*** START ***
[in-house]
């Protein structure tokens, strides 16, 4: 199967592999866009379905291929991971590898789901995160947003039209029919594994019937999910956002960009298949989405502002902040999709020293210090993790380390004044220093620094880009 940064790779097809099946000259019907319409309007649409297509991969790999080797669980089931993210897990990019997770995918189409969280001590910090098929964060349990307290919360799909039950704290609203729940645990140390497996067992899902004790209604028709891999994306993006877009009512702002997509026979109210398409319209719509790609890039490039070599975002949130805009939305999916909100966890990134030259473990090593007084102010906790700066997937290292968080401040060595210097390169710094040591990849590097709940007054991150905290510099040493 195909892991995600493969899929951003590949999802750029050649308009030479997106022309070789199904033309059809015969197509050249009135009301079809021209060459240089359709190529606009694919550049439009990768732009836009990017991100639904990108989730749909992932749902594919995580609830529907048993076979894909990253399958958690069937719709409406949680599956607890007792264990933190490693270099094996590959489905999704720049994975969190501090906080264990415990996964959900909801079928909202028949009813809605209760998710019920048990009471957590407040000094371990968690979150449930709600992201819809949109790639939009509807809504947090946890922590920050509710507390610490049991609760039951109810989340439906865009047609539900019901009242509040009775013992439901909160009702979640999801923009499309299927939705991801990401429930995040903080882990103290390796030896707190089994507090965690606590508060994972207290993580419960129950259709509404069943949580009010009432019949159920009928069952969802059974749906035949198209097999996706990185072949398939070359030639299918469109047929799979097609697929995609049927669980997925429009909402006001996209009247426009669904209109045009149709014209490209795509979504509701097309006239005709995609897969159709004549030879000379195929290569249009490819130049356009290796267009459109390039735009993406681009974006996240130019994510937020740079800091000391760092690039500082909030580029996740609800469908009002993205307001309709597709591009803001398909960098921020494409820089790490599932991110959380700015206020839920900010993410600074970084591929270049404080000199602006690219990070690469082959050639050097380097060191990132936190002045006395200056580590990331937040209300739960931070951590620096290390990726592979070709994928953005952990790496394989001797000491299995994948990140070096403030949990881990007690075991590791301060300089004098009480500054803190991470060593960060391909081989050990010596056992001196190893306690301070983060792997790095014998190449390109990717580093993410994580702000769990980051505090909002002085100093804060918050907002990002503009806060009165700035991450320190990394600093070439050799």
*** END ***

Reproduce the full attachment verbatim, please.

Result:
[in-house]
């Protein structure tokens, strides 16, 4: 199967592999866009379905291929991971590898789901995160947003039209029919594994019937999910956002960009298949989405502002902040999709020293210090993790380390004044220093620094880009 940064790779097809099946000259019907319409309007649409297509991969790999080797669980089931993210897990990019997770995918189409969280001590910090098929964060349990307290919360799909039950704290609203729940645990140390497996067992899902004790209604028709891999994306993006877009009512702002997509026979109210398409319209719509790609890039490039070599975002949130805009939305999916909100966890990134030259473990090593007084102010906790700066997937290292968080401040060595210097390169710094040591990849590097709940007054991150905290510099040493 195909892991995600493969899929951003590949999802750029050649308009030479997106022309070789199904033309059809015969197509050249009135009301079809021209060459240089359709190529606009694919550049439009990768732009836009990017991100639904990108989730749909992932749902594919995580609830529907048993076979894909990253399958958690069937719709409406949680599956607890007792264990933190490693270099094996590959489905999704720049994975969190501090906080264990415990996964959900909801079928909202028949009813809605209760998710019920048990009471957590407040000094371990968690979150449930709600992201819809949109790639939009509807809504947090946890922590920050509710507390610490049991609760039951109810989340439906865009047609539900019901009242509040009775013992439901909160009702979640999801923009499309299927939705991801990401429930995040903080882990103290390796030896707190089994507090965690606590508060994972207290993580419960129950259709509404069943949580009010009432019949159920009928069952969802059974749906035949198209097999996706990185072949398939070359030639299918469109047929799979097609697929995609049927669980997925429009909402006001996209009247426009669904209109045009149709014209490209795509979504509701097309006239005709995609897969159709004549030879000379195929290569249009490819130049356009290796267009459109390039735009993406681009974006996240130019994510937020740079800091000391760092690039500082909030580029996740609800469908009002993205307001309709597709591009803001398909960098921020494409820089790490599932991110959380700015206020839920900010993410600074970084591929270049404080000199602006690219990070690469082959050639050097380097060191990132936190002045006395200056580590990331937040209300739960931070951590620096290390990726592979070709994928953005952990790496394989001797000491299995994948990140070096403030949990881990007690075991590791301060300089004098009480500054803190991470060593960060391909081989050990010596056992001196190893306690301070983060792997790095014998190449390109990717580093993410994580702000769990980051505090909002002085100093804060918050907002990002503009806060009165700035991450320190990394600093070439050799």